On the second day of Freshman Orientation, Dean Goodwin met us in the Mary Chapel and gave us a piece of paper and an envelope. The envelope and piece of paper had the intimidating phrase “CLASS OF 2011” blazoned across it, and, at the time, May of 2011 seemed so far away. She asked us to write down our hopes for this year and what gifts we brought to the Holy Cross community. Then we sealed up the envelope and handed them into her. We all wondered when (more like if) we’d ever see those envelopes again.
Fast forward to this evening. I stopped by my mailbox, and there was an envelope with my freshman year handwriting on it.
The letter itself brought me back to August of 2007. I vividly remember sitting in the Mary chapel (I can actually tell you which chair) and I remember the emotions that were racing through my mind. It was only the second day of Orientation – I still didn’t know anyone save my roommate, Carrie, and she was in another orientation group. I was lost, confused, and afraid. That reflection exercise in the Mary chapel made me sit down and focus on why I chose Holy Cross, what I expected from my education, and how I knew that this was the place for me.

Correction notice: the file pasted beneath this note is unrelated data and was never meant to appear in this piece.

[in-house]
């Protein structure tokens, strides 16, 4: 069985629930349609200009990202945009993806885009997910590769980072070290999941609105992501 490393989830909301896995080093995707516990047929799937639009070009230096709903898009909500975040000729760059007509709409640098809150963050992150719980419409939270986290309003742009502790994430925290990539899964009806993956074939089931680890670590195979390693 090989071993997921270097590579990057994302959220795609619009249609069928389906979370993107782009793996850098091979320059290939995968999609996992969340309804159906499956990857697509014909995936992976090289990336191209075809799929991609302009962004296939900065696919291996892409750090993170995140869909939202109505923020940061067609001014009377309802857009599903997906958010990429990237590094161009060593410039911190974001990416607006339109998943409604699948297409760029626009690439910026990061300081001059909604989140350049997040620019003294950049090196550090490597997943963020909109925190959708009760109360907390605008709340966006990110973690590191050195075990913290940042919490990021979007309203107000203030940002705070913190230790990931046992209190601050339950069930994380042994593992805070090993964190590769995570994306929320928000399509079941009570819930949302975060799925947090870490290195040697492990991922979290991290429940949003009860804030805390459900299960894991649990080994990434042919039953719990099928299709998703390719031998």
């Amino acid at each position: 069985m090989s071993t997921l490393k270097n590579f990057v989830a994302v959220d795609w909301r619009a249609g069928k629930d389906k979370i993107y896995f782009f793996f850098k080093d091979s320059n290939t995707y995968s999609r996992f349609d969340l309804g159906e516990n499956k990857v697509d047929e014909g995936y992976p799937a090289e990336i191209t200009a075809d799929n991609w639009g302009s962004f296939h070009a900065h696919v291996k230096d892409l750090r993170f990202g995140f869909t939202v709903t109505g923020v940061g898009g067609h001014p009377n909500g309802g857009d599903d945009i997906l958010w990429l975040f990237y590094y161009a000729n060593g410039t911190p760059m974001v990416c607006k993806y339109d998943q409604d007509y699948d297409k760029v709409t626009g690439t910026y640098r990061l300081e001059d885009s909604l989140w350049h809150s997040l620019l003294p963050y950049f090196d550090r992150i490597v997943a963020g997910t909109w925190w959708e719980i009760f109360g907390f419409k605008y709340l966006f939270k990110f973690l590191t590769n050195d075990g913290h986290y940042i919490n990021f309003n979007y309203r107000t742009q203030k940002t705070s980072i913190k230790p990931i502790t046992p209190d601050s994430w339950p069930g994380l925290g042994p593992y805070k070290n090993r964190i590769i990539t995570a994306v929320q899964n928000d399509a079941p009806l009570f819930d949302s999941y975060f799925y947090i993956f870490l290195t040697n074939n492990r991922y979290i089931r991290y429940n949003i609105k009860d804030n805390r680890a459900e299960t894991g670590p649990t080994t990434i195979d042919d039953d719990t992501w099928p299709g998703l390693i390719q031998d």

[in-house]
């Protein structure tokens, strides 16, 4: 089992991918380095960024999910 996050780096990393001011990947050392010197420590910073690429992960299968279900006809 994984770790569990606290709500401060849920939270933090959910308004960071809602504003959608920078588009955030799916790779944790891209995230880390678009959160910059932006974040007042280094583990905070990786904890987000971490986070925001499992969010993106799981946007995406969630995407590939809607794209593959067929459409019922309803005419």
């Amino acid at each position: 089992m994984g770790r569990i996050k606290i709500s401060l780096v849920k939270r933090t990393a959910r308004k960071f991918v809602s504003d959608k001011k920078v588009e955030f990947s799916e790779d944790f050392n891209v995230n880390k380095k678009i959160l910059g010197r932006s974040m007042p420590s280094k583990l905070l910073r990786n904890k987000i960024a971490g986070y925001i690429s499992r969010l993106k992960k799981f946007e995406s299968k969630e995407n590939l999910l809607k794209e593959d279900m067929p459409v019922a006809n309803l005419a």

But reading the “Hopes for this year” part was interesting. In my typical Colleen fashion, the first one that I wrote down was “do well in classes.” But the next ones were illuminating (at least, looking back on them). I wrote that I hoped to “open my mind to new ideas in new classes” and to “make friends that will last a lifetime.” The last entry was “to find myself.” Quite bold hopes, really! But, in all honesty, I’ve been able to make those hopes into a reality. Over the past four years, I have been able to explore new ideas, challenge my old ways of thinking, find amazing friends that will last a lifetime, and, in the process of it all, discover my strengths and talents (and weaknesses too). So, yes, I plotted out a lot of hopes that seemed almost infeasible for four years. But, yet, at least I didn’t expect the most impossible – I readily accepted back then that my handwriting is awful, and there’s nothing that even a four year Jesuit education can do to change that.<< Older Entries